WASHINGTON (CNS) — Three U.S. bishops said in a joint statement May 13 they are “heartbroken” that Native Americans and other indigenous people in the United States “continue to greatly suffer from the COVID-19 epidemic” and at “disproportionately high rates” compared to other U.S. communities.
They also are “concerned about the lack of sufficient resources to respond to the crisis” in these communities.
“As native communities continue to greatly suffer from the COVID-19 epidemic, the church is developing ways to draw upon its deep roots in the person of Jesus to foster strength, charity and support to those who are sick and those who have died,” said the bishops.
“We cherish our close connections to native communities through our Catholic parishes, missions and schools. We recall once more our profound desire to develop pathways to hope,” they added.
Signing the statement were Bishop Shelton J. Fabre of Houma-Thibodaux, Louisiana, chairman of U.S. Conference of Catholic Bishops’ Ad Hoc Committee Against Racism; Archbishop Paul S. Coakley of Oklahoma City, chairman of USCCB’s Domestic Justice and Human Development; and Bishop James S. Wall of Gallup, New Mexico, chairman of the USCCB’s Subcommittee on Native American Affairs.
“We are especially mindful of the Navajo Nation where people are being infected with the coronavirus at some of the highest rates in the country,” the prelates said. “We hold in prayer our brothers and sisters who are suffering and grieving in these communities, and we stand with them in calling for a robust response to the pandemic in their lands.”
They said the current pandemic “is exacerbating health disparities and long-standing social inequalities facing native and indigenous communities.”
The bishops noted that “adequate funding” has “long been a challenge” for the Indian Health Service, or IHS, which is a federal agency within the U.S. Department of Health and Human Services, and pointed to reports IHS has “shortages of medical personnel and hospital beds.” The agency provides comprehensive health care services to nearly 2 million Native Americans and native peoples in Alaska.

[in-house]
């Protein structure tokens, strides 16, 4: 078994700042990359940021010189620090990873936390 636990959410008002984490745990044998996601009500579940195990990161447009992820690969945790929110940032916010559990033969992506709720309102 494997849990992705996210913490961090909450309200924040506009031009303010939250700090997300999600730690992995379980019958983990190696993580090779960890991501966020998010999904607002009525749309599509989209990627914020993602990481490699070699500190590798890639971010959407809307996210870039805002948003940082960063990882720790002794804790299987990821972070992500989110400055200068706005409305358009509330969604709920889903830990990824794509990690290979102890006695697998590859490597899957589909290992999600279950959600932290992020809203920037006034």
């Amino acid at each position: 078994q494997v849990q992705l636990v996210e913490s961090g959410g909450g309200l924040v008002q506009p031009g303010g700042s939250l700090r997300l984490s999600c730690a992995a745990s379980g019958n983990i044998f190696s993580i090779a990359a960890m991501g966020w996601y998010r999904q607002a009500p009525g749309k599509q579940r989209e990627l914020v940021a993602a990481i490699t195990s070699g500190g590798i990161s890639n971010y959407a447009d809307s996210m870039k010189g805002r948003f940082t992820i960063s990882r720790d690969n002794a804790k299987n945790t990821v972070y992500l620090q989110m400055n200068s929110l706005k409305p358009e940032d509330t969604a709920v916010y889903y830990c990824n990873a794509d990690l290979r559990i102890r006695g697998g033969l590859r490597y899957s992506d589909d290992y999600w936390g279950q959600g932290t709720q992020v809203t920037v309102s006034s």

Archbishop Coakley and Bishops Fabre and Wall said they hoped the Senate’s unanimous confirmation of a new IHS director April 22 “affirms the recognition for the need of a strong advocate for the health needs of tribal communities.”
“It is also good that additional resources were allocated in recent legislation, and it is essential that this funding reach its intended recipients as soon as possible,” they said.
Rear Adm. Michael Weahkee, nominated by President Donald Trump last October, is the new IHS director. An enrolled citizen of the Zuni Indian Tribe, he had been serving as the principal deputy director and acting director of the agency since the last year of the Obama administration.
The bishops added: “We implore lawmakers and government officials to protect the life and dignity of native and indigenous peoples by working with tribal leaders to ensure strong support and ample resources to protect their communities, including resources to adequately respond to large native populations living in urban areas and resources devoted to addressing underlying medical conditions that increase the threat of COVID-19 for native populations.”
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